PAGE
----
22-year-old Sharifa is one of the thousands of Afghan mothers struggling to overcome the hurdles that are posed by a healthcare system weakened by decades of war, poor facilities, and social and cultural barriers that are difficult to break.
Muzghan was born and brought up in the Panjshir Valley. She works in neonatal intensive care at our Maternity Centre in Anabah.
It is a film about EMERGENCY.
Together, we work to ensure medicine, human rights and equality, for all.
We deal with situations where teamwork makes the difference. Everyone’s bit counts. Including yours.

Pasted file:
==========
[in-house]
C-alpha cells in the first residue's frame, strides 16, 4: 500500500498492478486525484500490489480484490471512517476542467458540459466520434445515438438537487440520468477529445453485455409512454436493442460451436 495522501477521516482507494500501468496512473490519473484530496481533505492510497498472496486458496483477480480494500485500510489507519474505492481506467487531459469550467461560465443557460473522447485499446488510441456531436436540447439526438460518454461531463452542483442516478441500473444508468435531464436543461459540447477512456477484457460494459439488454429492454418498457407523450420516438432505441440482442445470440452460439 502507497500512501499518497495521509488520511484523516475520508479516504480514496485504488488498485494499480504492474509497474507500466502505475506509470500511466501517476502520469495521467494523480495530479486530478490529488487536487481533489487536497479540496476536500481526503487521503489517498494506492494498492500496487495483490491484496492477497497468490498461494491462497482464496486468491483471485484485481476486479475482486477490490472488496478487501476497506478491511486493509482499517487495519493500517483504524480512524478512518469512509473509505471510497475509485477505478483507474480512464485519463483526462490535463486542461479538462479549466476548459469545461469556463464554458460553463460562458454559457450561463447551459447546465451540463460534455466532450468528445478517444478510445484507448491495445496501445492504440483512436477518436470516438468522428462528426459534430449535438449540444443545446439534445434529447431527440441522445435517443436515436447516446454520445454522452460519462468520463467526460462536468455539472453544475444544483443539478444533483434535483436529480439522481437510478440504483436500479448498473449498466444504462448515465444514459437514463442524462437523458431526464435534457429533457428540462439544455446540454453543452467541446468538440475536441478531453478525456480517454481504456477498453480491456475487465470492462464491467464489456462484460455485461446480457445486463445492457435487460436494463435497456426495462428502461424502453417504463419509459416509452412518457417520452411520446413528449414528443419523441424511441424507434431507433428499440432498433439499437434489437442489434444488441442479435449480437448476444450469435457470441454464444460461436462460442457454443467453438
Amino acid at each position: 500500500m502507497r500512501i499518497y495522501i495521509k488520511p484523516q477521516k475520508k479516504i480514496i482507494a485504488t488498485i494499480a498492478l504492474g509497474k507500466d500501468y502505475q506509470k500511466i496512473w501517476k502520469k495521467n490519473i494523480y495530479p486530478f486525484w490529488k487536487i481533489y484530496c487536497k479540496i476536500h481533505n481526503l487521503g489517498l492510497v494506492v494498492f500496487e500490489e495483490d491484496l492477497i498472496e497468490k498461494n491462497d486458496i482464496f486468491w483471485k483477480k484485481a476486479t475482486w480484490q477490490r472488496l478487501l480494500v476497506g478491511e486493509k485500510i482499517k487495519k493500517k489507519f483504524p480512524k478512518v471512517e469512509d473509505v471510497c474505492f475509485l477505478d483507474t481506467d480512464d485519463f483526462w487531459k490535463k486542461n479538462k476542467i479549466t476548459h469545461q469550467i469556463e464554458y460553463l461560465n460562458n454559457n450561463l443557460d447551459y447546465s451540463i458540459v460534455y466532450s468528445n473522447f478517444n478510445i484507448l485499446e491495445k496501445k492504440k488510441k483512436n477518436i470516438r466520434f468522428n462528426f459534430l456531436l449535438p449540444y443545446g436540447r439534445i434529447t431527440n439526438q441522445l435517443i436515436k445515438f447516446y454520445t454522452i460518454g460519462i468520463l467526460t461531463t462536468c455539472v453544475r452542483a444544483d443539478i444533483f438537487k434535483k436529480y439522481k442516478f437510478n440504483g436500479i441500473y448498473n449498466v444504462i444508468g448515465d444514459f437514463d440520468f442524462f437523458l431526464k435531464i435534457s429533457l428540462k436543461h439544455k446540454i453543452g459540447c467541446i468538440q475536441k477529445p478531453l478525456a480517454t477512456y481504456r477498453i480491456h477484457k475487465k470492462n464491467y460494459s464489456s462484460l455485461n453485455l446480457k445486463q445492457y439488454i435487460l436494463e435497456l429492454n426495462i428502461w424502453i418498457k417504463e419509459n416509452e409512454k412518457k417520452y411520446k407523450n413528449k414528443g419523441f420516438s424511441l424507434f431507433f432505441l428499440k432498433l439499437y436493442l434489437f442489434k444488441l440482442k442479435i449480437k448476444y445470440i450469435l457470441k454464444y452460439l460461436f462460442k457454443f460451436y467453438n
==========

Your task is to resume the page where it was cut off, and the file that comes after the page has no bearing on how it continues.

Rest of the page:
for a closer look at EMERGENCY's work during these difficult times, told to you by our colleagues around the world.
and over 1,000 Afghan staff members, trained and employed by EMERGENCY to support communities across the country.
I’m certain the answer is no.
In 2020, Afghans were not just hit by a global pandemic, but also continued to endure an endless conflict that wounds and kills so many people.
War has not stopped for COVID-19 and neither has EMERGENCY.